Last week, Anna spoke over the telephone about her love of Idaho, her career, her battle with mental illness and plans for the future.
DANA: You said in your book that when you made "The Miracle Worker, " you didn't understand the significance the film would play in your life.
ANNA: True. That's not to say that there wasn't an aura about being a part of it. That I understood. But as the years have gone on ... I never get tired of talking about "The Miracle Worker." For these 43 years, the women themselves, me, Helen, teacher, and Anne Bancroft — we've worn out the word "inspired."
There are times in your life when you get down — as down as you can get — and nothing is going to change that. And for me there was always that echo of teacher and Helen. Though I can't imagine what it's like to reach the heights that they did in world education and enlightening people on the topic of humanity. I've used them both superficially and internally as almost crutches, if you will, to lean on when I thought life was crap.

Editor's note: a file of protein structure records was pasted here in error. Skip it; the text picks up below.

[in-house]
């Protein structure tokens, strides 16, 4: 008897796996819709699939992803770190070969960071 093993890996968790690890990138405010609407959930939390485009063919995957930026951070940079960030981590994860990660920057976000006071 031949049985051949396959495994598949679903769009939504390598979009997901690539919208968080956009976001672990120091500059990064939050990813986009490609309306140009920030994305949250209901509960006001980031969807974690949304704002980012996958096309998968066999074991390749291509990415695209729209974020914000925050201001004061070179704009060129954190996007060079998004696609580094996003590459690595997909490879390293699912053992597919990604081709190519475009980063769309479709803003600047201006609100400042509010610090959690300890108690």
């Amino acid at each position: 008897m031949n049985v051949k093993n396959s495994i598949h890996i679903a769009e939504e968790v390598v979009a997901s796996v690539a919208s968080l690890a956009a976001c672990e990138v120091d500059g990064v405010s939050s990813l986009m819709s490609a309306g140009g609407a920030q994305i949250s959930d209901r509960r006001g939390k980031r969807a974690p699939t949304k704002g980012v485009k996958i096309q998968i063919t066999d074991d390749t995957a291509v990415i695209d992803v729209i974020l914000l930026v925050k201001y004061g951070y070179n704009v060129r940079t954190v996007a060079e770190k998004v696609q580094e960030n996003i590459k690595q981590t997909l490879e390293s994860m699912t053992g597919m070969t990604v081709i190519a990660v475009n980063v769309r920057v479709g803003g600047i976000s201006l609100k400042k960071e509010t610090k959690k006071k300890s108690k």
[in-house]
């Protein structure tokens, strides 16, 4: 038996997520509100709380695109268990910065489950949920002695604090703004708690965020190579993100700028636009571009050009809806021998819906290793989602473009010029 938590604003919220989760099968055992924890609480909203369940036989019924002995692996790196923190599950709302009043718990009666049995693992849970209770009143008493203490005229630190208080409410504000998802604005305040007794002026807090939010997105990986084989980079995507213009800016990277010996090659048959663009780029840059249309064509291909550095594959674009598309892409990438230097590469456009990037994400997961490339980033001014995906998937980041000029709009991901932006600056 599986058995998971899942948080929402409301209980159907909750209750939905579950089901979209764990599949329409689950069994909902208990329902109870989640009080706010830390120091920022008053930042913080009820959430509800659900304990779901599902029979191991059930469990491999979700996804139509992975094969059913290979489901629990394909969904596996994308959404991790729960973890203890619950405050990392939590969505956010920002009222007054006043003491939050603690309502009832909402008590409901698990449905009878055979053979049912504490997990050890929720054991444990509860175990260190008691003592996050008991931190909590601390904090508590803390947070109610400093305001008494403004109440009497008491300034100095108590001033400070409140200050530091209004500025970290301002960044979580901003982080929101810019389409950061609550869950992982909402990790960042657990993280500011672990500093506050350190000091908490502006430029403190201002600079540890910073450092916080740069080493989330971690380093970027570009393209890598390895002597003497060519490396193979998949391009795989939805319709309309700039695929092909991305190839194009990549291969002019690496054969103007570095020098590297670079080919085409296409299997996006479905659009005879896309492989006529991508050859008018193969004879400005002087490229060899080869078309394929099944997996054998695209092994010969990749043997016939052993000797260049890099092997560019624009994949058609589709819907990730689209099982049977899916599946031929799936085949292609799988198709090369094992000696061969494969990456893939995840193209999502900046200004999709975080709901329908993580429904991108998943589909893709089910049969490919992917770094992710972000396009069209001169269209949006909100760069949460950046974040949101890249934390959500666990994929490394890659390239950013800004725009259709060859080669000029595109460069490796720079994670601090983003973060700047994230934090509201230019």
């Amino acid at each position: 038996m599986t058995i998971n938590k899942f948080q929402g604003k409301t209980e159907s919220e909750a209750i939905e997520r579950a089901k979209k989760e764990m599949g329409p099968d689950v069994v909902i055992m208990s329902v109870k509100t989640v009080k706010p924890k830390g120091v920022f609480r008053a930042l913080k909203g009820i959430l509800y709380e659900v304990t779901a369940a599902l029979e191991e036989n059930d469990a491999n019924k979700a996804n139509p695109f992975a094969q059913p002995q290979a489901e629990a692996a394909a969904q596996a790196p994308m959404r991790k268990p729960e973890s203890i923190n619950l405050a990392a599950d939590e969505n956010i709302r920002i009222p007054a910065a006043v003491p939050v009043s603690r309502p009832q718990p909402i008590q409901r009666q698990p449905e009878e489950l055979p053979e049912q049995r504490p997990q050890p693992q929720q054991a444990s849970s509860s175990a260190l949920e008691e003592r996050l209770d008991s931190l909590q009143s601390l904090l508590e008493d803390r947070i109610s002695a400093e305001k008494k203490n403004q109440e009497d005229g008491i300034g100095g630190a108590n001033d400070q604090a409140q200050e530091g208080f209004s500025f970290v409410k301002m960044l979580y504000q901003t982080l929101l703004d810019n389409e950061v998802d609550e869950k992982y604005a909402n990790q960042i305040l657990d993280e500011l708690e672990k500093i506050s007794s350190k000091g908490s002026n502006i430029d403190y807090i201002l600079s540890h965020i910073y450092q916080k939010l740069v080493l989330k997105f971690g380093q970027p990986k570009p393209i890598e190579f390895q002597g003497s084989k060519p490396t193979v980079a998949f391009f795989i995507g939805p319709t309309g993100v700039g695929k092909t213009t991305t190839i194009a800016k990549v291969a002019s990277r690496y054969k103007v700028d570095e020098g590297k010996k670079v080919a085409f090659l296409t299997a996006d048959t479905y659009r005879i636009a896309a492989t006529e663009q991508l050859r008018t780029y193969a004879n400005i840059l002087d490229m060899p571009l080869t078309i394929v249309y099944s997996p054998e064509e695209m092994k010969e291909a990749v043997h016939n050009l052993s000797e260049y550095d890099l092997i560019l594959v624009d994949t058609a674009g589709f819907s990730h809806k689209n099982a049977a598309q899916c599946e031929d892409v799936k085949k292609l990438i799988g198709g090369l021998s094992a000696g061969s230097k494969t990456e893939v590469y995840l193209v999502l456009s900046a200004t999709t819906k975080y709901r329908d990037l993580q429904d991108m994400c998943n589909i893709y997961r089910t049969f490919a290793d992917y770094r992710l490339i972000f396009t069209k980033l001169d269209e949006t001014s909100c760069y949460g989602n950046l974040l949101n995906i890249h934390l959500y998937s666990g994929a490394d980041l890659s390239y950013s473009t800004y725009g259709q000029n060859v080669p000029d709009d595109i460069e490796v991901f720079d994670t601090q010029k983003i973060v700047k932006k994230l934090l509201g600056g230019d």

You can ask me about it 24 hours a day. I am so proud to be included among that group of women.
DANA: Do you have more of an affinity for the play or the film? (She performed the play on Broadway from 1959 to 1961 and co-starred in the 1962 film.)
ANNA: I find myself just reminiscing, thinking, almost always about the play. Certainly when I watch the film, now it's so long ago, that little girl isn't really me.
DANA: Does that feel weird?
ANNA: There's a bit of a connection and yet I feel a similar impact to others who watch the film. I sob like a baby.
DANA: What are some of your memories? When you did the play, did you know who Anne Bancroft was?
ANNA: I was 13. I didn't know who anybody was. I was certainly told. She was and is very down to earth and puts other performers at ease.